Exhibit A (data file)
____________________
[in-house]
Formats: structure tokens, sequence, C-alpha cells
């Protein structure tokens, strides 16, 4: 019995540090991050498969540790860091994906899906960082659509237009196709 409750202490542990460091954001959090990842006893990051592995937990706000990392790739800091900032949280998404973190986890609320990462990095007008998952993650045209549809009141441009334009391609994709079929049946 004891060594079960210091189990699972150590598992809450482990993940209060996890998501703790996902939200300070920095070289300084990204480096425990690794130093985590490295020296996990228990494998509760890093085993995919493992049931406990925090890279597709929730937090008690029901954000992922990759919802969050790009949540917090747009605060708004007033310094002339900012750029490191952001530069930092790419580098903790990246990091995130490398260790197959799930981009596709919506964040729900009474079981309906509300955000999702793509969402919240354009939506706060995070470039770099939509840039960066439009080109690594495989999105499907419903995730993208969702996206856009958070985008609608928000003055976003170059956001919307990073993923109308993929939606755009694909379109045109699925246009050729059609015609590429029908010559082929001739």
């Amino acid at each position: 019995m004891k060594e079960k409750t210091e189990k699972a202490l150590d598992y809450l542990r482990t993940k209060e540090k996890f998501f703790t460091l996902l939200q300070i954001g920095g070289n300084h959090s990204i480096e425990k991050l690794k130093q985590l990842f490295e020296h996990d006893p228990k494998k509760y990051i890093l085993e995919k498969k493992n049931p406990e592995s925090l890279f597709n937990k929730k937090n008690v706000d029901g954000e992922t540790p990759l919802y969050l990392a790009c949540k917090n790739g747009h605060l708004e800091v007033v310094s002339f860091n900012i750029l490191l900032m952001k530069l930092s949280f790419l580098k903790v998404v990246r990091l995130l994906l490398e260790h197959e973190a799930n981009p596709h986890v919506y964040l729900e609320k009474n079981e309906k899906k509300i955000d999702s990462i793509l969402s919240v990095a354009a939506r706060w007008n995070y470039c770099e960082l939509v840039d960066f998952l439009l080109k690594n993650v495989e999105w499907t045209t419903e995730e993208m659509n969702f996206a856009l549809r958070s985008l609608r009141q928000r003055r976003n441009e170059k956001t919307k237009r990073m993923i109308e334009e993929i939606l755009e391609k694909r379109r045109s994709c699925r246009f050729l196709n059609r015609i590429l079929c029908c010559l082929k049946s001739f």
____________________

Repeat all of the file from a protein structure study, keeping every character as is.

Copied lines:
[in-house]
Formats: structure tokens, sequence, C-alpha cells
């Protein structure tokens, strides 16, 4: 019995540090991050498969540790860091994906899906960082659509237009196709 409750202490542990460091954001959090990842006893990051592995937990706000990392790739800091900032949280998404973190986890609320990462990095007008998952993650045209549809009141441009334009391609994709079929049946 004891060594079960210091189990699972150590598992809450482990993940209060996890998501703790996902939200300070920095070289300084990204480096425990690794130093985590490295020296996990228990494998509760890093085993995919493992049931406990925090890279597709929730937090008690029901954000992922990759919802969050790009949540917090747009605060708004007033310094002339900012750029490191952001530069930092790419580098903790990246990091995130490398260790197959799930981009596709919506964040729900009474079981309906509300955000999702793509969402919240354009939506706060995070470039770099939509840039960066439009080109690594495989999105499907419903995730993208969702996206856009958070985008609608928000003055976003170059956001919307990073993923109308993929939606755009694909379109045109699925246009050729059609015609590429029908010559082929001739």
């Amino acid at each position: 019995m004891k060594e079960k409750t210091e189990k699972a202490l150590d598992y809450l542990r482990t993940k209060e540090k996890f998501f703790t460091l996902l939200q300070i954001g920095g070289n300084h959090s990204i480096e425990k991050l690794k130093q985590l990842f490295e020296h996990d006893p228990k494998k509760y990051i890093l085993e995919k498969k493992n049931p406990e592995s925090l890279f597709n937990k929730k937090n008690v706000d029901g954000e992922t540790p990759l919802y969050l990392a790009c949540k917090n790739g747009h605060l708004e800091v007033v310094s002339f860091n900012i750029l490191l900032m952001k530069l930092s949280f790419l580098k903790v998404v990246r990091l995130l994906l490398e260790h197959e973190a799930n981009p596709h986890v919506y964040l729900e609320k009474n079981e309906k899906k509300i955000d999702s990462i793509l969402s919240v990095a354009a939506r706060w007008n995070y470039c770099e960082l939509v840039d960066f998952l439009l080109k690594n993650v495989e999105w499907t045209t419903e995730e993208m659509n969702f996206a856009l549809r958070s985008l609608r009141q928000r003055r976003n441009e170059k956001t919307k237009r990073m993923i109308e334009e993929i939606l755009e391609k694909r379109r045109s994709c699925r246009f050729l196709n059609r015609i590429l079929c029908c010559l082929k049946s001739f």